Nosebleed according to Chinese Medicine

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In Chinese Medicine, nosebleed is sometimes associated with Spleen Qi Deficiency, a so-called "patterns of disharmony". Chinese Medicine sees the body as a system, not a sum of isolated parts. A "pattern" is when the system's harmony is disrupted. It is not equivalent to the Western concept of "disease" because both concepts arise from totally different ways of seeing the human body.

To understand whether someone's nosebleed might be caused by the pattern Spleen Qi Deficiency, one needs to look for signs and symptoms associated with the pattern beyond what one might typically experience from nosebleed alone. Indeed if nosebleed is caused by Spleen Qi Deficiency, patients also experience symptoms such as pale complexion, weak voice, poor appetite and loose stools. Similarly, patients with Spleen Qi Deficiency typically exhibit soggy (Ru) or weak (Ruo) pulses as well as a pale tongue.

We've listed below a more detailed description of Spleen Qi Deficiency so that you can have a better understanding of where nosebleed might find its root according to Chinese Medicine.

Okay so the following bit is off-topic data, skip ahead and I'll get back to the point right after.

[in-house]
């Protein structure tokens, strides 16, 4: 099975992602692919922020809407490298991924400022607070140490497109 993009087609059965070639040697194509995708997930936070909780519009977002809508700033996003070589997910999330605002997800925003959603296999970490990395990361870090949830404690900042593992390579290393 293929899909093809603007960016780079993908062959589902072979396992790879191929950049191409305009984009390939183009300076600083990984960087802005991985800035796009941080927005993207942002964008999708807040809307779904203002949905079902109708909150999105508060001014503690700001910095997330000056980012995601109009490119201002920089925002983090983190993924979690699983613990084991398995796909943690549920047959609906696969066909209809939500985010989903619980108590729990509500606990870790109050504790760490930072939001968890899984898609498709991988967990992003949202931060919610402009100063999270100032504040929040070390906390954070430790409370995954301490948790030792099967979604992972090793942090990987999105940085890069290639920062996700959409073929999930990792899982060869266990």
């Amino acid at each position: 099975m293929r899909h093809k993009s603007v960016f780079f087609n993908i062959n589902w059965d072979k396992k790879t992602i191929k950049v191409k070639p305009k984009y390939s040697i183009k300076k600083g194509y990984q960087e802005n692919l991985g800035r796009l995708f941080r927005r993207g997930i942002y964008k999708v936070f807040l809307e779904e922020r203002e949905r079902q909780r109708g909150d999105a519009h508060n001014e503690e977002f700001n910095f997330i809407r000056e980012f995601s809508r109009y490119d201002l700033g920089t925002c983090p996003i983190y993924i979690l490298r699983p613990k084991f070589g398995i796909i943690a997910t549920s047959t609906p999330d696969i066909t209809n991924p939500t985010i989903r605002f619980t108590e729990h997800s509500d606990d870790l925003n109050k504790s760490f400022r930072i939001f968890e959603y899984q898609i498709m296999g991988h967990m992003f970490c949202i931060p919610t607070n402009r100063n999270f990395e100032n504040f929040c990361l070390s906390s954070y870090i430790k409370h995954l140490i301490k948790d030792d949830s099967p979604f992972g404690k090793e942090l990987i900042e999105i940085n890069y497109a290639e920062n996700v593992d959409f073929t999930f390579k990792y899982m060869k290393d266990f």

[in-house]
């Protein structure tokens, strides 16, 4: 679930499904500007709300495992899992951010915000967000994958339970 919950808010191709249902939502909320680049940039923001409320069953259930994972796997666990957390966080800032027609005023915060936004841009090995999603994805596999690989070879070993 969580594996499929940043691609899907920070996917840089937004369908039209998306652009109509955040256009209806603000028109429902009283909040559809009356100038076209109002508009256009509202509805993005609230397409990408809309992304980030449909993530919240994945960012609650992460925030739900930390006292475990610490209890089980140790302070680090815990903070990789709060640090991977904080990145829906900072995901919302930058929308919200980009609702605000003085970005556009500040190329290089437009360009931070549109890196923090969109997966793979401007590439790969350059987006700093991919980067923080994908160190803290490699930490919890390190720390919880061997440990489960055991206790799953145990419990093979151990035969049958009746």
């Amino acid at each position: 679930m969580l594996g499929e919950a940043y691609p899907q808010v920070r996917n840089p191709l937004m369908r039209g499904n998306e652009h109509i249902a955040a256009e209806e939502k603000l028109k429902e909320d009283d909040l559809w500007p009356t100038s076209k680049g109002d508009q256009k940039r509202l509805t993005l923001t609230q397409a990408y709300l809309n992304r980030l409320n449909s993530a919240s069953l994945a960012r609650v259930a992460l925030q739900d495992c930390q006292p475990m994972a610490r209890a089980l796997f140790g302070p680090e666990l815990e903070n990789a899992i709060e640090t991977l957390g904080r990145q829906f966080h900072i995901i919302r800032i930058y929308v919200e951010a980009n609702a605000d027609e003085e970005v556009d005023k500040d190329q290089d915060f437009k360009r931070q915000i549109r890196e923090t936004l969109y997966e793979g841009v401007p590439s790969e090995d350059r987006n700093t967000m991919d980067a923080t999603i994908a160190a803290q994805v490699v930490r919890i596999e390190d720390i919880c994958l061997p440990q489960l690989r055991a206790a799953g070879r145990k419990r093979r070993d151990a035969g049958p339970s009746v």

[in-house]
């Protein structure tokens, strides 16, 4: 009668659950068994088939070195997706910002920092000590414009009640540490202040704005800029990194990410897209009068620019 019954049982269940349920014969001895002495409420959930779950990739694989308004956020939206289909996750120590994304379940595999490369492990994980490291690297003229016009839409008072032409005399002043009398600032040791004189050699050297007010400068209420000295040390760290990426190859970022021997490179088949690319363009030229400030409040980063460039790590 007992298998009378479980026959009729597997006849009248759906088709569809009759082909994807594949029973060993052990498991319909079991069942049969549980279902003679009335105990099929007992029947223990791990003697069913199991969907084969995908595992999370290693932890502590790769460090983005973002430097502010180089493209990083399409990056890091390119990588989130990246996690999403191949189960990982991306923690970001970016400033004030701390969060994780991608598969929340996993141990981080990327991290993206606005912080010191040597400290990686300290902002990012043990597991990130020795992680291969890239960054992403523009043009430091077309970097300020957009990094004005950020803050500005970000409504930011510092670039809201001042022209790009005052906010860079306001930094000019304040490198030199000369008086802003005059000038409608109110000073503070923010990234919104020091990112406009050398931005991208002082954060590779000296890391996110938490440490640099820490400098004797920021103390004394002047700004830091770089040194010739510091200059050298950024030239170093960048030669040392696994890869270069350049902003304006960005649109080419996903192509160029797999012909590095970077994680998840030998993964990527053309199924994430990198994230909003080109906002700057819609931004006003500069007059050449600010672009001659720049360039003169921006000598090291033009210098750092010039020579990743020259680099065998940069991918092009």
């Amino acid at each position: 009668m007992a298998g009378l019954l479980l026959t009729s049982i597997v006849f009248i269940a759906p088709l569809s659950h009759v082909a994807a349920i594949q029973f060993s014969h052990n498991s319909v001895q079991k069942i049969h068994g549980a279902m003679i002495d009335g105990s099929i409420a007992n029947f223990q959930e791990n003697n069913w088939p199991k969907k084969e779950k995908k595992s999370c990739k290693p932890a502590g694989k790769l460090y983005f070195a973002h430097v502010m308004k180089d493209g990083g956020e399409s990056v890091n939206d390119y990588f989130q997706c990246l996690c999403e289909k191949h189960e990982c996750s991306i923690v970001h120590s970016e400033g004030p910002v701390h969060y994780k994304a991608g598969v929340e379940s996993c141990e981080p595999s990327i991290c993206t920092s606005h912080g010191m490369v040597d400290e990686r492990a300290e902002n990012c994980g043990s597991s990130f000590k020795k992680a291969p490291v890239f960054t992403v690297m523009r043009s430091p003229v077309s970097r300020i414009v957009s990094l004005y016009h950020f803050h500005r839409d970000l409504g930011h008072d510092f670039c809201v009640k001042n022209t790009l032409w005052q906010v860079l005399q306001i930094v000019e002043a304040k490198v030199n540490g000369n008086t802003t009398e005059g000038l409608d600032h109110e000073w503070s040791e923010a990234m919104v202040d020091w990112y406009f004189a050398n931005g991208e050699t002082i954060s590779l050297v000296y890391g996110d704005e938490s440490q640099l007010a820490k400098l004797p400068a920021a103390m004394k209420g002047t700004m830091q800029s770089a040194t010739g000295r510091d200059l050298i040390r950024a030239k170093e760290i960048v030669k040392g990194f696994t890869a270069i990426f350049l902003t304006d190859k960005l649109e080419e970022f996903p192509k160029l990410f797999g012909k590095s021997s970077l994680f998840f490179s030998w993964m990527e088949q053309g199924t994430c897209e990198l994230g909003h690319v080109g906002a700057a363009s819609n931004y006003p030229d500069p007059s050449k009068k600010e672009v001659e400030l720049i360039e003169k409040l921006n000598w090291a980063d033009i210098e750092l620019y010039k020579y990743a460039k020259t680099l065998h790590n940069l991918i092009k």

Once identified, patterns are often treated using herbal formulas. Drinking herbal infusions is the most common remedy in Chinese Medicine, together with acupuncture. Here we detail below Si Jun Zi Tang, a formula that can help treat Spleen Qi Deficiency.

Spleen Qi Deficiency, a "pattern of disharmony" associated with nosebleed

The Spleen is a so-called "Zang" Organ. Learn more about the Spleen in Chinese Medicine

Spleen Qi Deficiency

Pulse type(s): Soggy (Ru), Weak (Ruo)

Tongue color: Pale

Recommended herbal formula: Si Jun Zi Tang

Symptoms: Weak voice Loose stools Poor appetite Pale complexion Weakness in the limbs

Nosebleed might be due to Spleen Qi Deficiency if the condition is paired with typical pattern symptoms such as pale complexion, weak voice, poor appetite and loose stools. Similarly, patients with Spleen Qi Deficiency typically exhibit soggy (Ru) or weak (Ruo) pulses as well as a pale tongue.

Read more about Spleen Qi Deficiency here

Si Jun Zi Tang, a herbal formula that might help with nosebleed

Si Jun Zi Tang

Source date: 1107 AD

Number of ingredients: 4 herbs

Key actions: Tonifies Qi. Strengthens the Spleen and Stomach.

Why might Si Jun Zi Tang help with nosebleed?

Because it is a formula often recommended to help treat Spleen Qi Deficiency, a pattern sometimes associated with nosebleed. If it looks like you might suffer from Spleen Qi Deficiency, this formula might help (although please seek confirmation with a professional practitioner beforehand).

Read more about Si Jun Zi Tang here

Most common herbs used to treat nosebleed in Chinese Medicine